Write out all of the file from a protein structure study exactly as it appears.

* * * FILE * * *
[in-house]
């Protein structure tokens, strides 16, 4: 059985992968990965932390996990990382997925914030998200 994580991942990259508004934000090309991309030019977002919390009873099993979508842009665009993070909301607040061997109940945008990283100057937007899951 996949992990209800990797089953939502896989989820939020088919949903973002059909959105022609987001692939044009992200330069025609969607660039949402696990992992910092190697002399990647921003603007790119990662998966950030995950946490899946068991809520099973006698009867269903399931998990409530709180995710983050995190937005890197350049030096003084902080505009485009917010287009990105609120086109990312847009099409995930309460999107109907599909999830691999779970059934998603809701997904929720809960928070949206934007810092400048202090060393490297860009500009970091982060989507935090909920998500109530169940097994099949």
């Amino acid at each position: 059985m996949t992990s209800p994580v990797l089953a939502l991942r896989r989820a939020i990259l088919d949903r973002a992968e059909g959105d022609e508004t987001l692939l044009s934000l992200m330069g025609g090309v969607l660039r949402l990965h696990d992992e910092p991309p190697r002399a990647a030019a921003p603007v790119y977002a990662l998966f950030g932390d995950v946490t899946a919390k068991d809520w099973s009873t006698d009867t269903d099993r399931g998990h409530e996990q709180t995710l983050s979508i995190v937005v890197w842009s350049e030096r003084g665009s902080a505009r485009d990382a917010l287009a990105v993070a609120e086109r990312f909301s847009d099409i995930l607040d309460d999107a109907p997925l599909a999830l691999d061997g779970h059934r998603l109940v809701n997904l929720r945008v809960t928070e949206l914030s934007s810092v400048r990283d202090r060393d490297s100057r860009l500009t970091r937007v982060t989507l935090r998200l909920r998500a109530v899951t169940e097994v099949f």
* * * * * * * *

[in-house]
């Protein structure tokens, strides 16, 4: 059985992968990965932390996990990382997925914030998200 994580991942990259508004934000090309991309030019977002919390009873099993979508842009665009993070909301607040061997109940945008990283100057937007899951 996949992990209800990797089953939502896989989820939020088919949903973002059909959105022609987001692939044009992200330069025609969607660039949402696990992992910092190697002399990647921003603007790119990662998966950030995950946490899946068991809520099973006698009867269903399931998990409530709180995710983050995190937005890197350049030096003084902080505009485009917010287009990105609120086109990312847009099409995930309460999107109907599909999830691999779970059934998603809701997904929720809960928070949206934007810092400048202090060393490297860009500009970091982060989507935090909920998500109530169940097994099949």
């Amino acid at each position: 059985m996949t992990s209800p994580v990797l089953a939502l991942r896989r989820a939020i990259l088919d949903r973002a992968e059909g959105d022609e508004t987001l692939l044009s934000l992200m330069g025609g090309v969607l660039r949402l990965h696990d992992e910092p991309p190697r002399a990647a030019a921003p603007v790119y977002a990662l998966f950030g932390d995950v946490t899946a919390k068991d809520w099973s009873t006698d009867t269903d099993r399931g998990h409530e996990q709180t995710l983050s979508i995190v937005v890197w842009s350049e030096r003084g665009s902080a505009r485009d990382a917010l287009a990105v993070a609120e086109r990312f909301s847009d099409i995930l607040d309460d999107a109907p997925l599909a999830l691999d061997g779970h059934r998603l109940v809701n997904l929720r945008v809960t928070e949206l914030s934007s810092v400048r990283d202090r060393d490297s100057r860009l500009t970091r937007v982060t989507l935090r998200l909920r998500a109530v899951t169940e097994v099949f």